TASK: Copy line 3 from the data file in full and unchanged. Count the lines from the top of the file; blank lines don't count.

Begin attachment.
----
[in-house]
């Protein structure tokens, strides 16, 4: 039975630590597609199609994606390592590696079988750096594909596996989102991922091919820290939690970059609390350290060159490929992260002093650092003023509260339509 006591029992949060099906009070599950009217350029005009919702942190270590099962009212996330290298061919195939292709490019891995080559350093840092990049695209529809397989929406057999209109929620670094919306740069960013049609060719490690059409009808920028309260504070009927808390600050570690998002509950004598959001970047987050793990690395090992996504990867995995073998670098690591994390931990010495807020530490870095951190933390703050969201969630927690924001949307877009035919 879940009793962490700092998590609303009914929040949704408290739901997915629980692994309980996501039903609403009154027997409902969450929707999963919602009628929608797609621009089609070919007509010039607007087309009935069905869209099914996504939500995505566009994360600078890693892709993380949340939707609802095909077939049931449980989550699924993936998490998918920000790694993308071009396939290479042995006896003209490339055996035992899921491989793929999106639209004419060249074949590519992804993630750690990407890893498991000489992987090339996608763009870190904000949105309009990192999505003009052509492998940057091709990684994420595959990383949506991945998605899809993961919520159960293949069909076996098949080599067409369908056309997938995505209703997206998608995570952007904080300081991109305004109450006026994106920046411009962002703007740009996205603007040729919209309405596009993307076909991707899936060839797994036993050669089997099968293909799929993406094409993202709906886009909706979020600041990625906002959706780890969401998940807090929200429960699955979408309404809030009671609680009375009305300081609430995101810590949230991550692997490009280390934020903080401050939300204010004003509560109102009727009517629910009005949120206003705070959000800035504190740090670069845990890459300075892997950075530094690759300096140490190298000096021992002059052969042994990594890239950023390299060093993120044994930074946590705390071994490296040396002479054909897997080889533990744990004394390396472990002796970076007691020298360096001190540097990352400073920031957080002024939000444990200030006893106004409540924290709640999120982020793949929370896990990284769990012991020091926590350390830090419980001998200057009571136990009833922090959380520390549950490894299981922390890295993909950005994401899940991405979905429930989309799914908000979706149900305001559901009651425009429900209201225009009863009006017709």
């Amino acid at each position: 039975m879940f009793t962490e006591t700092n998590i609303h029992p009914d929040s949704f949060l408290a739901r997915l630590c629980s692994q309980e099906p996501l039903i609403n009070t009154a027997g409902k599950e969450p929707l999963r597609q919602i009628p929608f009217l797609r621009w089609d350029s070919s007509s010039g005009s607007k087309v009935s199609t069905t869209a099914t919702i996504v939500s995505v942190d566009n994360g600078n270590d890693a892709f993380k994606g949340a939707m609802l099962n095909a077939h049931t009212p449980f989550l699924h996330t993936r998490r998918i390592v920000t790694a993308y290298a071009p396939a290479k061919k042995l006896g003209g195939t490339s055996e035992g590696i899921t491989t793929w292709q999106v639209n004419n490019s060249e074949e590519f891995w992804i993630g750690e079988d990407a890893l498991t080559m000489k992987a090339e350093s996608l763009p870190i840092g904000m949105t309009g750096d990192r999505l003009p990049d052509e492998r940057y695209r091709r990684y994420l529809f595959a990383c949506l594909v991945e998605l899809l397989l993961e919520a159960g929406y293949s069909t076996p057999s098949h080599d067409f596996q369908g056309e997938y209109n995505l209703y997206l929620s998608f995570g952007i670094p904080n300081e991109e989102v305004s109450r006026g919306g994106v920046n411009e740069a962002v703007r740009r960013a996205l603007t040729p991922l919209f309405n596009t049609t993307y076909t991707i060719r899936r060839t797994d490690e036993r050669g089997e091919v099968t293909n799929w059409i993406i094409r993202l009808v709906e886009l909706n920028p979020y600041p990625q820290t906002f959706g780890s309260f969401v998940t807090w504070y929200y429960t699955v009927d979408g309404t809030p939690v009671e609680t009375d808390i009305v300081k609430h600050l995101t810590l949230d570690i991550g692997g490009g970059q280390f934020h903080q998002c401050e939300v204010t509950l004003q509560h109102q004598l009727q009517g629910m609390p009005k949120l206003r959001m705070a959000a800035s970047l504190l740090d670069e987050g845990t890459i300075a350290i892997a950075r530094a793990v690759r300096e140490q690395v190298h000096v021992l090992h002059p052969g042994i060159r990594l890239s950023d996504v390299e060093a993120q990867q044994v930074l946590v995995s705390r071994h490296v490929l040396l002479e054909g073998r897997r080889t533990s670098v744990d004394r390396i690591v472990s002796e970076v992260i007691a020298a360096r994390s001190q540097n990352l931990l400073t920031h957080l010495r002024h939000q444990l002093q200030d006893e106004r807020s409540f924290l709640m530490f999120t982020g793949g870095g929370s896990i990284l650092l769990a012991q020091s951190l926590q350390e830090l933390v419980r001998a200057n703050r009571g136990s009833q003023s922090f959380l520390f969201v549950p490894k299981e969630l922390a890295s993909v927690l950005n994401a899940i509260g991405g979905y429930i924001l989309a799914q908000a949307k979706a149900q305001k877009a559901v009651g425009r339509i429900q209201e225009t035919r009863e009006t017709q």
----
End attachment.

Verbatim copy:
């Amino acid at each position: 039975m879940f009793t962490e006591t700092n998590i609303h029992p009914d929040s949704f949060l408290a739901r997915l630590c629980s692994q309980e099906p996501l039903i609403n009070t009154a027997g409902k599950e969450p929707l999963r597609q919602i009628p929608f009217l797609r621009w089609d350029s070919s007509s010039g005009s607007k087309v009935s199609t069905t869209a099914t919702i996504v939500s995505v942190d566009n994360g600078n270590d890693a892709f993380k994606g949340a939707m609802l099962n095909a077939h049931t009212p449980f989550l699924h996330t993936r998490r998918i390592v920000t790694a993308y290298a071009p396939a290479k061919k042995l006896g003209g195939t490339s055996e035992g590696i899921t491989t793929w292709q999106v639209n004419n490019s060249e074949e590519f891995w992804i993630g750690e079988d990407a890893l498991t080559m000489k992987a090339e350093s996608l763009p870190i840092g904000m949105t309009g750096d990192r999505l003009p990049d052509e492998r940057y695209r091709r990684y994420l529809f595959a990383c949506l594909v991945e998605l899809l397989l993961e919520a159960g929406y293949s069909t076996p057999s098949h080599d067409f596996q369908g056309e997938y209109n995505l209703y997206l929620s998608f995570g952007i670094p904080n300081e991109e989102v305004s109450r006026g919306g994106v920046n411009e740069a962002v703007r740009r960013a996205l603007t040729p991922l919209f309405n596009t049609t993307y076909t991707i060719r899936r060839t797994d490690e036993r050669g089997e091919v099968t293909n799929w059409i993406i094409r993202l009808v709906e886009l909706n920028p979020y600041p990625q820290t906002f959706g780890s309260f969401v998940t807090w504070y929200y429960t699955v009927d979408g309404t809030p939690v009671e609680t009375d808390i009305v300081k609430h600050l995101t810590l949230d570690i991550g692997g490009g970059q280390f934020h903080q998002c401050e939300v204010t509950l004003q509560h109102q004598l009727q009517g629910m609390p009005k949120l206003r959001m705070a959000a800035s970047l504190l740090d670069e987050g845990t890459i300075a350290i892997a950075r530094a793990v690759r300096e140490q690395v190298h000096v021992l090992h002059p052969g042994i060159r990594l890239s950023d996504v390299e060093a993120q990867q044994v930074l946590v995995s705390r071994h490296v490929l040396l002479e054909g073998r897997r080889t533990s670098v744990d004394r390396i690591v472990s002796e970076v992260i007691a020298a360096r994390s001190q540097n990352l931990l400073t920031h957080l010495r002024h939000q444990l002093q200030d006893e106004r807020s409540f924290l709640m530490f999120t982020g793949g870095g929370s896990i990284l650092l769990a012991q020091s951190l926590q350390e830090l933390v419980r001998a200057n703050r009571g136990s009833q003023s922090f959380l520390f969201v549950p490894k299981e969630l922390a890295s993909v927690l950005n994401a899940i509260g991405g979905y429930i924001l989309a799914q908000a949307k979706a149900q305001k877009a559901v009651g425009r339509i429900q209201e225009t035919r009863e009006t017709q």